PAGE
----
Graeme Purcell made his first big splash on stage at 12 years old—when he landed a role in the professional musical production Oliver. At that young age, he performed all over Australia as Dipper, an orphan boy, and "one of Fagin's gang," according to macarthuradvertiser.com.au.
Purcell's life continued to gravitate toward the spotlight as he went on to perform on "So You Think You Can Dance Australia," where he made it into the top six. "Growing up, I've always been a singer more than a dancer," Purcell said on the show. "I actually only took up dancing to improve my performance skills, but I guess I am a dancer now."
Graeme Purcell performing on "So You Think You Can Dance" from Giphy
Despite the interruption it would make to his career, Purcell served a mission in Wellington, New Zealand. Upon returning home, Purcell returned once again to the spotlight, this time landing the role of Simba as an understudy in the Australia cast of the Broadway playThe Lion King as it toured around Australia. On nights when he didn't play the lead role, he played several characters and made up part of the chorus.
"It feels like I’m performing the Plan of Salvation," Purcell told Mission Geek. "'The Circle of Life' sends the message to Christians or otherwise that something makes everything grow and continue. I know this is leading people towards God, even if they don’t know it. This is the story of a man being reminded of his calling as king. I picture Mufasa as God, Simba as us, and Rafiki as the Spirit. I love the messages in The Lion King, I know this is where I’m meant to be.”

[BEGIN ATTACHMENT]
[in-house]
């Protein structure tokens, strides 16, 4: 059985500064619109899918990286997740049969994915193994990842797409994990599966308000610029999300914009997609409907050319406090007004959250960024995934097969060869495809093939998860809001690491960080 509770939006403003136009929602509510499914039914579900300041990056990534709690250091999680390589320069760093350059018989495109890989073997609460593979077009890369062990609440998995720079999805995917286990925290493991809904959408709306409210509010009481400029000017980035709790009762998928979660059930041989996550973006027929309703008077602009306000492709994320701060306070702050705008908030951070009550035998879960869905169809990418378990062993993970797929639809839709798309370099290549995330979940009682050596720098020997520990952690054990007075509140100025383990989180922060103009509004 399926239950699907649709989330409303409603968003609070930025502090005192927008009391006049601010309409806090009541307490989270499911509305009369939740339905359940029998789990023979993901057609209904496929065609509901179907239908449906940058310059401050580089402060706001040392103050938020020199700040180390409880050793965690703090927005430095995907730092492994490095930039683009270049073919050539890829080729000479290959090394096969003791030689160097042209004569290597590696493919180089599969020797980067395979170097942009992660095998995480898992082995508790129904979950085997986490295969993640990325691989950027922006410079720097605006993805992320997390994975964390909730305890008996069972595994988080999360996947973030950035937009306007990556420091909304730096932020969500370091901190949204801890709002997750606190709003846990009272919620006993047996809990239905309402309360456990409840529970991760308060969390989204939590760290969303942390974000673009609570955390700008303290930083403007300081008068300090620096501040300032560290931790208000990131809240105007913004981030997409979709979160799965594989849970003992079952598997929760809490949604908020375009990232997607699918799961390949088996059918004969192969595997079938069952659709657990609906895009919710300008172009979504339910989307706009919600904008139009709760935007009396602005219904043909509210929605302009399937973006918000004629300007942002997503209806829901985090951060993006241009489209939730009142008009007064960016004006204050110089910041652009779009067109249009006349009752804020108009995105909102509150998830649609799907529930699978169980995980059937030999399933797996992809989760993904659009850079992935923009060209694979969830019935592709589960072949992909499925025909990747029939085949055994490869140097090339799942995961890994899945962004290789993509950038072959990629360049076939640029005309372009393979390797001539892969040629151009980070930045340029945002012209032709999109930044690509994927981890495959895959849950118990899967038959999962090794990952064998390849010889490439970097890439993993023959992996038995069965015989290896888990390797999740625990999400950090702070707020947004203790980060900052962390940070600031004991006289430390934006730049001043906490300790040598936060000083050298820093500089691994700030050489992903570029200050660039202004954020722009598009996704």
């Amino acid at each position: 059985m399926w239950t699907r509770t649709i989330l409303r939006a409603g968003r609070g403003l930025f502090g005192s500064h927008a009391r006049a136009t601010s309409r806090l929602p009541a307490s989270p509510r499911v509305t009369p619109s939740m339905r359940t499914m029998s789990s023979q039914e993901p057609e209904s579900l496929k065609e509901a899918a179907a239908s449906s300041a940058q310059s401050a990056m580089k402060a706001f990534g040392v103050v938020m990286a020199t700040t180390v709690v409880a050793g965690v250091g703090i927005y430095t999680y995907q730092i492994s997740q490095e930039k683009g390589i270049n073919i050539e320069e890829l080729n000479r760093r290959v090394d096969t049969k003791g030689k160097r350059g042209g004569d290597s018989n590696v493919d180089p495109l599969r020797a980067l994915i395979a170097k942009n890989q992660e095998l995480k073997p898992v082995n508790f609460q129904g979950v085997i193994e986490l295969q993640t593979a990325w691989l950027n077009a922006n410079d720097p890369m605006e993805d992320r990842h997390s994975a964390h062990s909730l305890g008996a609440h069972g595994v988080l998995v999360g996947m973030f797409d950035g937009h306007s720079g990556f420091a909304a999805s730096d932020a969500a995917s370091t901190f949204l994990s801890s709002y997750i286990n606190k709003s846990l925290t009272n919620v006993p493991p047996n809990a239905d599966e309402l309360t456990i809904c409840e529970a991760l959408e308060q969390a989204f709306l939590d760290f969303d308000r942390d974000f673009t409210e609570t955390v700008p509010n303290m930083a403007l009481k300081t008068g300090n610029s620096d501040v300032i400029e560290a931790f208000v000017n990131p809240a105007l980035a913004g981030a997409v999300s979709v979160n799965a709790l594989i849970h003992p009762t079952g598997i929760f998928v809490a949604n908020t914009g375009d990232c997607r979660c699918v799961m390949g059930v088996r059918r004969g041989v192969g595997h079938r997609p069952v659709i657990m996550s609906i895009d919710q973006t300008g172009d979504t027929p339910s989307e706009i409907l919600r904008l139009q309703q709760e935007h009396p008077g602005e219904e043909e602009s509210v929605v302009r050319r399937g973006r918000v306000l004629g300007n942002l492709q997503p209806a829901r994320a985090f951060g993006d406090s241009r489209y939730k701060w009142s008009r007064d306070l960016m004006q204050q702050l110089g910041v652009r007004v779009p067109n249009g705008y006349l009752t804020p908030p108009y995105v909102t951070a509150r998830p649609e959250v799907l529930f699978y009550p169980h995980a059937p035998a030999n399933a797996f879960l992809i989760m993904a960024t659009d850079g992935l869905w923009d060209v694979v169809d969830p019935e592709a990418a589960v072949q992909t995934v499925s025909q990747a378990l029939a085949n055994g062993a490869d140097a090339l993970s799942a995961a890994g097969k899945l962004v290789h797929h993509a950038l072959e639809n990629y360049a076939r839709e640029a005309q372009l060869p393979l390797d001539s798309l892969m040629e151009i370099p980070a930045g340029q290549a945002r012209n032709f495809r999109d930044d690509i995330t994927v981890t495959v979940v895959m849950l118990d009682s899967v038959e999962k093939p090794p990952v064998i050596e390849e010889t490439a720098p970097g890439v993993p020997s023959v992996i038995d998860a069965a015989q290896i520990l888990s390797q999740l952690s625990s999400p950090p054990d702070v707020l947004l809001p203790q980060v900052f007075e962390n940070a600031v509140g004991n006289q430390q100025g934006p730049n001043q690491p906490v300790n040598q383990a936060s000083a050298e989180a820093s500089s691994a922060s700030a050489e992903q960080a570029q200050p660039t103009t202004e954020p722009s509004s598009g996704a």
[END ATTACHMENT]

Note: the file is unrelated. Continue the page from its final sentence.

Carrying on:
But living the gospel in the entertainment industry hasn't been easy for Purcell. “Fundamentally my industry goes against the culture of Mormonism," he told Mission Geek. "I regularly miss YSA activities, firesides, conventions, even some Sunday meetings. It’s not a nine to five job. It could easily change your commitment to the gospel.”
Because of the challenges that come with performing, Purcell has made it a priority to keep his faith an active part of his life. “I try to attend lunchtime institute, find lessons online, and teach with the missionaries multiple times a week,” he told Mission Geek. He even keeps a picture of the First Presidency in his dressing room to remind him who he is and everything he stands for. Then he shares the advice, "Build a solid foundation, set your standards, go on a mission, be willing to sacrifice, and know you are always on The Lord’s errand."